in order to embrace the false promise
of an indifferent heaven,
a heaven that took away
our lost souls and shattered them
all into a million different pieces.




The supermarket
is an endless line
into the weary indecision
of coupon expiration dates
and my personal
lack of an appetite
for even the most repellent
canned discount meats
smelling of wet roast beef farts
that haunt daydreams
under the poisoned influence
of uncertainty
in the awakening
of a home made ugliness
they curse me with
for clearing my throat
near their healthy,
expensive fresh produce,
salad fix-in’s for
what could be
the end of the world
before I kick them
all in the balls and run.



He smiles ear to ear
across Cherry Avenue
at the 7 Eleven,
ready for me
to buy
some crystal
which he paws
into the palm
of my hand.
I flick it with
a finger steady
enough to claim
nine months
off dope.
I tell him
I’m clean now,
but he thinks
I’m full of shit.
He stands there
in the fizzled glow
of an empty,
burned out laundromat,
waiting for me to fall
so he can swoop
in and catch me.

Three Poems by Wendy Taylor Carlisle

Posted in Wendy Taylor Carlisle with tags on June 3, 2020 by Scot

Carol Dies

and we are called to grieve and foster
driving down through the south
into Dash County, to Hoot’s BBQ
where we overhear the story about
a sex addict coming home from
treatment in California and Mary Lou
you know Mary Lou, says she wants
to meet him, but it turns out not
to be true, not a sex addict that is
so, Mary Lou is all disappointed, and we
speed past the Dizzy Dean Rest Area
in Wiggins, driving hard through
a twelve-hour day to come to rest late
where Carol lived in Ocean Springs
and everyone is gathered, all the sisters,
all the brothers, everybody coming from
all over, New York to Arkansas
and everybody old and shot and wondering
who’s next, because Carol was the first
and you can’t help but wonder about it
and the Baptist preacher preached
a laid-back 45, which is restrained for a Baptist
preacher and the food was church-lady
and fried-chicken-delish and we drove
right back home by way of a late dinner
at Hoots BBQ again, where we overheard
another conversation about a local lady
who couldn’t even get hired at Wal-Mart
as a greeter because customers couldn’t get past
her big-mouth-chatter and into the store,
and after that, straight home
and didn’t talk again about the trip.


Dry Fall, Dull Leaf

At the end, it’s the wanders,
fit to drive you blind. She ambles
through faded fall leaves, baffled,
no telling when she comes to herself.
Unfazed by rain, most days she can’t
remember where she set her sweater down.
The weather that year seemed to have
its timing off, rain/sun in reverse order,
one or the other not enough for a flaming leaf.
Perhaps, that confused her, the trees parched
or drowned. No one of us can untangle
her withering. Rain seemed to pelt down
as usual; sun shone like good business;
but mom didn’t come back to herself.
No matter how we want her back,
want a fall leaf to brag on.
She twists her freckled hands.


Rooster Cogburn, 1975

Rooster Cogburn’s problem wasn’t his one eye, wasn’t the Civil War and Quantrill wasn’t the Raiders, wasn’t his grit or lack of it, wasn’t because he never knew a dry day in his life, wasn’t Eula, or the Illinois woman, or his lost son, or the Indian Territory or the Hanging Judge, or the sixty men he killed, or how Mattie sent him after Ned Pepper, or the snake bite or how he run that horse to death, or carrying the slight body of Baby Sister, mourning her lost arm.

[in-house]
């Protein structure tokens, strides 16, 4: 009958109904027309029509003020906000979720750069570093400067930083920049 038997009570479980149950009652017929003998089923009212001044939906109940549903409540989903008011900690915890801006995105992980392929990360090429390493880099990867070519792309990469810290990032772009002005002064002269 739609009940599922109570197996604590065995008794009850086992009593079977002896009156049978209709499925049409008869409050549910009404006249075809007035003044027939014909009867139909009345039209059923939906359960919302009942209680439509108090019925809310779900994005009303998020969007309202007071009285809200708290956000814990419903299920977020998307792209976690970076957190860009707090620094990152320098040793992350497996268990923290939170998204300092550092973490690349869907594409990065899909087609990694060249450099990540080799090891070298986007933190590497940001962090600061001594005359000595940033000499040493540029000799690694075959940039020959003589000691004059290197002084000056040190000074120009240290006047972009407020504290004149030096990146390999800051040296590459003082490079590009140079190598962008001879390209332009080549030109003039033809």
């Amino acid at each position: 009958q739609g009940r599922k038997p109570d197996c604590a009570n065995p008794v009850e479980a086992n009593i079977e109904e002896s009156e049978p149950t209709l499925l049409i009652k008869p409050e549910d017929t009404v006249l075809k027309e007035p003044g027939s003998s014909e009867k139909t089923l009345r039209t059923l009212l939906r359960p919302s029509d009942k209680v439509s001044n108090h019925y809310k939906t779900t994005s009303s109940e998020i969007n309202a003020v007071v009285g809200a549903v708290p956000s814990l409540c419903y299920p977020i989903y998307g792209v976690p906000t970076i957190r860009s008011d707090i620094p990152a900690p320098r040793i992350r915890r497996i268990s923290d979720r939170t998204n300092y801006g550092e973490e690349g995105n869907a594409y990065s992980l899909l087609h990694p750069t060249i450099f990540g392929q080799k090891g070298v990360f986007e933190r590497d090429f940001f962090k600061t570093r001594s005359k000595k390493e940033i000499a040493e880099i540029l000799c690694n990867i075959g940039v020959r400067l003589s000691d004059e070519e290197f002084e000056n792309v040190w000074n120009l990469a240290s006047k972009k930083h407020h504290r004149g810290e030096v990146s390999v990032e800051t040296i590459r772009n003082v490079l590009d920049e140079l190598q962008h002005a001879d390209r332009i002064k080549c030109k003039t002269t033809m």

Rooster’s problem, and I don’t mean to tell you his story here, was the problem of having the wrath sitting down on him.  Rooster’s problem was paying for everything in this world because, ain’t nothing free, but the grace of God.


Wendy Taylor Carlisle lives and writes in the Arkansas Ozarks. She is the author of four books and five chapbooks. Her poems have appeared on line and in a dozen Anthologies. For more about her work, check her website at www.wendytaylorcarlisle.com.

RIOTOUS by Howie Good

Posted in Howie Good with tags on June 3, 2020 by Scot

A police van
has been
and the Burger King
on the corner
is burning,

and if you
the oily black

breathe it in,

your heart
will seize up
and your family
desert you,

you’ll forever
be marked down
in the book
as a looter,
an arsonist,
a so-called
“outside agitator,”

who made,
for a time,
this murdering
old world
to tremble


Two Poems by Mike James

Posted in Mike James with tags on June 3, 2020 by Scot


I have trouble doing the last bit. I can place one foot atop the other, nail them down pretty quick. Then my left hand isn’t much of a problem. Though I miss the nail a few times because carpentry isn’t my skill and because I can’t lean over fully, swing all in. The challenge is always my right hand. Once the rest of the work is finished, it waves around unpierced. There’s no clean way to nail it myself. I must always cajole some passing stranger through flattery, fetish, or father guilt. Luckily, on a busy street there’s always someone willing to step right up and nail it down



How This Autumn’s Been

Lately, I go out and walk in the morning woods. I look for
Rooms large as an acorn, large as the spider’s crystal palace.

I love words, but once feared religion. Thought the Devil was
Just God in long pants, hiding behind a fern in the next room.

You might have heard, the alphabet is a grand palace with
Many rooms. No need to guess my least favorite letters.

Many days, I have no direction. My compass is broke. I’m a small bird
In a grain silo, circling towards cracks of light as if each is another room.

One of these days, like everyone else, I’ll go away without packing.
There’ll be a few stones on my doorsteps. No key beneath a stone.